South Gloucestershire, England—May 5
The cross-country course today at the Mitsubishi Motors Badminton CCI**** favored the fleet of foot, and New Zealand’s Jonelle Price and Classic Moet made an incredible move, soaring from 22nd place after dressage into the lead with a thrilling exhibition of efficient cross-country riding.
Price has been described as the fastest female event rider on the planet, and it seems that the arrival of her baby son, Otis Price, last summer has done nothing to put the brakes on. She finished just one second over the optimum time despite a heart-stopping moment in the Lake (fence 9ABC) when the mare got too close to the brush in the water and twisted in the air. However, Jonelle soon recovered her aplomb.
“I was a bit rusty and too strong—it was my fault—so we had to abort,” said Jonelle. “I had been up on the clock until then, and we were then 12-15 seconds down, so as soon as we were through the Shogun Hollow, I thought, ‘Let’s go.’
“She’s some mare, so un-special that she’s special, and she makes me look good,” Jonelle continued. “When I first got her, as a 10-year-old, I didn’t think she had enough scope, but she’s your best friend.”
The stage is set for a thrilling climax in tomorrow’s show jumping phase. Dressage leader Oliver Townend on Ballaghmor Class finished on an equal score to Jonelle—28.0—but he was further away from the 11:45 optimum.
Townend will be double-handed in his bid to become the third rider to secure the Rolex Grand Slam, as his second ride, Cooley SRS, currently lies in fifth.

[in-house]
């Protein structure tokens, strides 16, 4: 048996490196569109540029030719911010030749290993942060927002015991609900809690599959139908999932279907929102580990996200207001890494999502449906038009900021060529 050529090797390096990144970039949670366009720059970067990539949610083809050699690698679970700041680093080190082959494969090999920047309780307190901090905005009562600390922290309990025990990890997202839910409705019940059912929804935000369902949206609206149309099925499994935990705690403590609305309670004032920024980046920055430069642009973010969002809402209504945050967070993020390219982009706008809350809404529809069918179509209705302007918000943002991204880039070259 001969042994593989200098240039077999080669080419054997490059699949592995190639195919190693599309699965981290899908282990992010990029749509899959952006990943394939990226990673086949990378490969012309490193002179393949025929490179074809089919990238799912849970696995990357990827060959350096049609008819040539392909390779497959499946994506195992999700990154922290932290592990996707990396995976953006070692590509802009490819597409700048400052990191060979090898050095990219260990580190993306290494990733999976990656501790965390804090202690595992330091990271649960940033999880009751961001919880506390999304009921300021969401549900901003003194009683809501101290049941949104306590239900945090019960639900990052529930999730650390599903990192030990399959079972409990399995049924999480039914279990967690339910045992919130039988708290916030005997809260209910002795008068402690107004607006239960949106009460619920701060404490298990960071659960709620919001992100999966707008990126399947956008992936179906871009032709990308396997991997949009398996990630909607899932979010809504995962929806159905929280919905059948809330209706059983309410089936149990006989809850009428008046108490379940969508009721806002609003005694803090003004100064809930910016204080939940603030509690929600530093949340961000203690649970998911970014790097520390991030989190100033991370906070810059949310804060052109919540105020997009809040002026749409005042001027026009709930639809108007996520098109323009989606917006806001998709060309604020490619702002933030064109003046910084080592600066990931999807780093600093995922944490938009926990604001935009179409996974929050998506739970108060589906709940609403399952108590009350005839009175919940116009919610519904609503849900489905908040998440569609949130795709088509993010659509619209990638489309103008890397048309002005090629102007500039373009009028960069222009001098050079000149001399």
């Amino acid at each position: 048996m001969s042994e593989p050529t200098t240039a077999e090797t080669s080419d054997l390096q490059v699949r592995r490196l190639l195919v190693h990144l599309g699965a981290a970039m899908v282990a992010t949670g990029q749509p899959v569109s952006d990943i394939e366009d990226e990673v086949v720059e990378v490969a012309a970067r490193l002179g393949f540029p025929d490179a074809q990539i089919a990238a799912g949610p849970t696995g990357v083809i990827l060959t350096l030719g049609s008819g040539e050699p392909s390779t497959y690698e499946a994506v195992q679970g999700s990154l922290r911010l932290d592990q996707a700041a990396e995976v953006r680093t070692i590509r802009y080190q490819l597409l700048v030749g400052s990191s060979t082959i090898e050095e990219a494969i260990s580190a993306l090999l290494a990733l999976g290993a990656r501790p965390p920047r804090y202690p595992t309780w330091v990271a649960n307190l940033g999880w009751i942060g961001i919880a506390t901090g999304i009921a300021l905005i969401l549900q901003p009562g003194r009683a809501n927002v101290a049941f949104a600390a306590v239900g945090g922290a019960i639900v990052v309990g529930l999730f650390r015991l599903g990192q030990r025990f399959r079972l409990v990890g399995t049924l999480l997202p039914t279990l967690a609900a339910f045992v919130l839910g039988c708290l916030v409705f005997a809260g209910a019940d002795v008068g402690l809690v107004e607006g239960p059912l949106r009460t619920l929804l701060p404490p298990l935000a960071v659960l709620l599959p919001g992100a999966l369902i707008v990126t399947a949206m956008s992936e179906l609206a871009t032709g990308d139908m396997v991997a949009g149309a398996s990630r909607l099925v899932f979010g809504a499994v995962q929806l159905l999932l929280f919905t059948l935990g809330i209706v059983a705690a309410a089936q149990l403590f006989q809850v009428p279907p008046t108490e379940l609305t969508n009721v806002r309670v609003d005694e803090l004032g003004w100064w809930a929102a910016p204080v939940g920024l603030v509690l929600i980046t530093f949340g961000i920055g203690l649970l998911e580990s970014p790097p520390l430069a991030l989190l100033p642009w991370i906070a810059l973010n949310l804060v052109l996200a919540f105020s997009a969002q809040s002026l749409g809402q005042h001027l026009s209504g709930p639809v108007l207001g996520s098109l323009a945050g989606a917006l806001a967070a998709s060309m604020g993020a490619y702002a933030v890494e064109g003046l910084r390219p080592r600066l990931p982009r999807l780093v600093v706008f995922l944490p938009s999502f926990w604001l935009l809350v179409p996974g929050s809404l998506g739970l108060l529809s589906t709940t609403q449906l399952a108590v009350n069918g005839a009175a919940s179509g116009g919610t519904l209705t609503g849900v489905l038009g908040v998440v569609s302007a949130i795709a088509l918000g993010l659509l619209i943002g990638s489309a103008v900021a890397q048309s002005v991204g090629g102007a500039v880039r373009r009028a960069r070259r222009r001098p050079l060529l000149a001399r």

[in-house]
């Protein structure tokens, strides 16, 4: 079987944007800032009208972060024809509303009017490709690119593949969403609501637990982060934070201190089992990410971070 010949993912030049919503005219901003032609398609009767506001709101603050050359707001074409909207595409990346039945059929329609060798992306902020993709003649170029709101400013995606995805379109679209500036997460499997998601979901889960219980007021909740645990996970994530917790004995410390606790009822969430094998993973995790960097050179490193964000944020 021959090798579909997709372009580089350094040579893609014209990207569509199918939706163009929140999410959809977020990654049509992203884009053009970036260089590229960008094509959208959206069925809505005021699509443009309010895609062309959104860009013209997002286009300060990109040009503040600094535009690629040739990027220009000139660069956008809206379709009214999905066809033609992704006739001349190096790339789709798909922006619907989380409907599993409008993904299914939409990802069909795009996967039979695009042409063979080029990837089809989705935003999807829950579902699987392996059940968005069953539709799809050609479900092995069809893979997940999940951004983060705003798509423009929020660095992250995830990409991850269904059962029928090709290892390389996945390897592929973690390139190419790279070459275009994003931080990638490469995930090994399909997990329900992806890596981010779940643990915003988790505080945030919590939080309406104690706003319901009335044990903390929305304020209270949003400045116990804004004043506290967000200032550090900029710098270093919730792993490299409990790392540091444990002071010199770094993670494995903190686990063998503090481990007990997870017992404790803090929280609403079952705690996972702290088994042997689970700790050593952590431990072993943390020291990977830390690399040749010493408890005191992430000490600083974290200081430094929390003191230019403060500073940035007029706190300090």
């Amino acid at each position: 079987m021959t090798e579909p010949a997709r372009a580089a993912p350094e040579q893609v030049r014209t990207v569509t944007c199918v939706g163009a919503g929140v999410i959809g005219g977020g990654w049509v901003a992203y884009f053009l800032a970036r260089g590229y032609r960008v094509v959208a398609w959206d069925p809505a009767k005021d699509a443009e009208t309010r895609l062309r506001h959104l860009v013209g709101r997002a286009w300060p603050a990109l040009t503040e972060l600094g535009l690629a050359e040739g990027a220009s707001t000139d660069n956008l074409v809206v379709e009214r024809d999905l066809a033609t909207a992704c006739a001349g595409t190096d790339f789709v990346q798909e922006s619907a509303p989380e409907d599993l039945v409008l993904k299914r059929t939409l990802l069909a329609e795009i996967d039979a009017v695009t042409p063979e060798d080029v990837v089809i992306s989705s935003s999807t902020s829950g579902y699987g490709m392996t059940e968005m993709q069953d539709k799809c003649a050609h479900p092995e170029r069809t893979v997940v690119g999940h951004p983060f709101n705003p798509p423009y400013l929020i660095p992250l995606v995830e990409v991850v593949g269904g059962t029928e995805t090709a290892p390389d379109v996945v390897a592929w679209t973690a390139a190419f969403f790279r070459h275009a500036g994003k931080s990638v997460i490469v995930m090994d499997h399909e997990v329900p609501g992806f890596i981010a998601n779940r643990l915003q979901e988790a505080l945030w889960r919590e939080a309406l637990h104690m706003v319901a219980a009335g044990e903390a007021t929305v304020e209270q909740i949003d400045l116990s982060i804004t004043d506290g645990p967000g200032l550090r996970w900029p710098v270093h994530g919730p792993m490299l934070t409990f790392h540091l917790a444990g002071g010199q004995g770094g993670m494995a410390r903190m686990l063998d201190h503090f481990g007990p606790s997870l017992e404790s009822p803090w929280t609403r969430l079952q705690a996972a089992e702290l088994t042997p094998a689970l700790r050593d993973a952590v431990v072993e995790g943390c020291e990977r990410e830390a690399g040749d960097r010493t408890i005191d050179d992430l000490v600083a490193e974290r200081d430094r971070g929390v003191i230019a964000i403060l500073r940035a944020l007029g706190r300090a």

“Two horses in the top five is pretty good,” said Townend, the master of understatement. “Five years ago, I kept saying to people that I had some really exciting young horses coming through. Three years later people kept on asking, ‘Are they still coming through?’ I’ve had both these horses from 4-year-olds, and it’s taken a long time to get them here, but I’m glad they have turned out as talented as I thought they would.”
However, Townend used his whip repeatedly as he landed off the fences and in the galloping lanes toward the end of the course with both horses. The ground jury interviewed him regarding this behavior and gave him an official warning regarding his over-use of the whip. Officials stated that the horses would be checked very carefully on Sunday morning at the horse inspection to ensure they were fit to compete in the show jumping phase.
Townend later made an official statement about his behavior on cross-country:
“Having watched my Badminton cross-country rounds for the first time when I got home last night, I’m so disappointed and upset about the way I rode. It didn’t look good, and I don’t want to look like that,” he wrote.
“I fully accept the warning I received from the ground jury. My competitive instincts got the better of me, and I will work hard to improve in this area.
“I try really hard to give my horses the best ride possible—I try to be as fit as possible, to be as light as I can be, to sit as still as I can, to get them on the best strides and take-off points to minimize the energy they have to waste. I care enormously about their wellbeing and their welfare.